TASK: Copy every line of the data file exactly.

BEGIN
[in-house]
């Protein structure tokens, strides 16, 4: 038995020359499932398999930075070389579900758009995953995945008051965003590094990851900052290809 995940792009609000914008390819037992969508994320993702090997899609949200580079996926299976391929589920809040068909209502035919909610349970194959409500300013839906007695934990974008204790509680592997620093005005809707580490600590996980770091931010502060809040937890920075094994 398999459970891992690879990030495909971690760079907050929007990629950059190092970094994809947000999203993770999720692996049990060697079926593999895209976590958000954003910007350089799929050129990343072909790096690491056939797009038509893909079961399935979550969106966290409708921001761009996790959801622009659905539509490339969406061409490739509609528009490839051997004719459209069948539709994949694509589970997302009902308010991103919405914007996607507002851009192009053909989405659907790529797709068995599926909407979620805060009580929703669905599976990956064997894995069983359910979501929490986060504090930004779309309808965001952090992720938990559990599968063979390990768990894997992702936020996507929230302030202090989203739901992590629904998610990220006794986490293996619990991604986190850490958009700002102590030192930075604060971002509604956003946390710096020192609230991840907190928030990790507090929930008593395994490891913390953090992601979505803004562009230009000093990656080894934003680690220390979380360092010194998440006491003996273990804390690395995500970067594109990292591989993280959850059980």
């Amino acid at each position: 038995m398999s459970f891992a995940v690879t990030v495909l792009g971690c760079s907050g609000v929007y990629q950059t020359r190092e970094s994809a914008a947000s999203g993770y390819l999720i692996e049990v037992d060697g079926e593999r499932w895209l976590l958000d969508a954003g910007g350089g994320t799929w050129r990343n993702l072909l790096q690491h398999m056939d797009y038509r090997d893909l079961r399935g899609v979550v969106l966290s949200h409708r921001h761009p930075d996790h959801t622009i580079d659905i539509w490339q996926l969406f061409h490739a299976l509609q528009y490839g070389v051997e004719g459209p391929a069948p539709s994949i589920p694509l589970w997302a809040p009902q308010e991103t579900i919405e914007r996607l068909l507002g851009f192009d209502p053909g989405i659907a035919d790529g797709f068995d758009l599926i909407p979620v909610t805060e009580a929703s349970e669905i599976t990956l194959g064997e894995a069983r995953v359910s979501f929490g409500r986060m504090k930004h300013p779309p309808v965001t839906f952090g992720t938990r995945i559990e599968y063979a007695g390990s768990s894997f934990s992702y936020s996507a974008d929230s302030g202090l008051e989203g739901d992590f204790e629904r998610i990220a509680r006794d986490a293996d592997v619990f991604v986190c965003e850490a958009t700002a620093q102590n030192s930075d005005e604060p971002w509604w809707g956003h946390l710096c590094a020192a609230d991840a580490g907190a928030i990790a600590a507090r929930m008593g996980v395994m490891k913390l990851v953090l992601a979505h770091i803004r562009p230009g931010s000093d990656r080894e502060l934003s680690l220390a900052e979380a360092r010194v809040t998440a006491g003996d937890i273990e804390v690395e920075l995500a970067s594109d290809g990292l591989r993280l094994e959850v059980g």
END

[in-house]
């Protein structure tokens, strides 16, 4: 038995020359499932398999930075070389579900758009995953995945008051965003590094990851900052290809 995940792009609000914008390819037992969508994320993702090997899609949200580079996926299976391929589920809040068909209502035919909610349970194959409500300013839906007695934990974008204790509680592997620093005005809707580490600590996980770091931010502060809040937890920075094994 398999459970891992690879990030495909971690760079907050929007990629950059190092970094994809947000999203993770999720692996049990060697079926593999895209976590958000954003910007350089799929050129990343072909790096690491056939797009038509893909079961399935979550969106966290409708921001761009996790959801622009659905539509490339969406061409490739509609528009490839051997004719459209069948539709994949694509589970997302009902308010991103919405914007996607507002851009192009053909989405659907790529797709068995599926909407979620805060009580929703669905599976990956064997894995069983359910979501929490986060504090930004779309309808965001952090992720938990559990599968063979390990768990894997992702936020996507929230302030202090989203739901992590629904998610990220006794986490293996619990991604986190850490958009700002102590030192930075604060971002509604956003946390710096020192609230991840907190928030990790507090929930008593395994490891913390953090992601979505803004562009230009000093990656080894934003680690220390979380360092010194998440006491003996273990804390690395995500970067594109990292591989993280959850059980």
């Amino acid at each position: 038995m398999s459970f891992a995940v690879t990030v495909l792009g971690c760079s907050g609000v929007y990629q950059t020359r190092e970094s994809a914008a947000s999203g993770y390819l999720i692996e049990v037992d060697g079926e593999r499932w895209l976590l958000d969508a954003g910007g350089g994320t799929w050129r990343n993702l072909l790096q690491h398999m056939d797009y038509r090997d893909l079961r399935g899609v979550v969106l966290s949200h409708r921001h761009p930075d996790h959801t622009i580079d659905i539509w490339q996926l969406f061409h490739a299976l509609q528009y490839g070389v051997e004719g459209p391929a069948p539709s994949i589920p694509l589970w997302a809040p009902q308010e991103t579900i919405e914007r996607l068909l507002g851009f192009d209502p053909g989405i659907a035919d790529g797709f068995d758009l599926i909407p979620v909610t805060e009580a929703s349970e669905i599976t990956l194959g064997e894995a069983r995953v359910s979501f929490g409500r986060m504090k930004h300013p779309p309808v965001t839906f952090g992720t938990r995945i559990e599968y063979a007695g390990s768990s894997f934990s992702y936020s996507a974008d929230s302030g202090l008051e989203g739901d992590f204790e629904r998610i990220a509680r006794d986490a293996d592997v619990f991604v986190c965003e850490a958009t700002a620093q102590n030192s930075d005005e604060p971002w509604w809707g956003h946390l710096c590094a020192a609230d991840a580490g907190a928030i990790a600590a507090r929930m008593g996980v395994m490891k913390l990851v953090l992601a979505h770091i803004r562009p230009g931010s000093d990656r080894e502060l934003s680690l220390a900052e979380a360092r010194v809040t998440a006491g003996d937890i273990e804390v690395e920075l995500a970067s594109d290809g990292l591989r993280l094994e959850v059980g």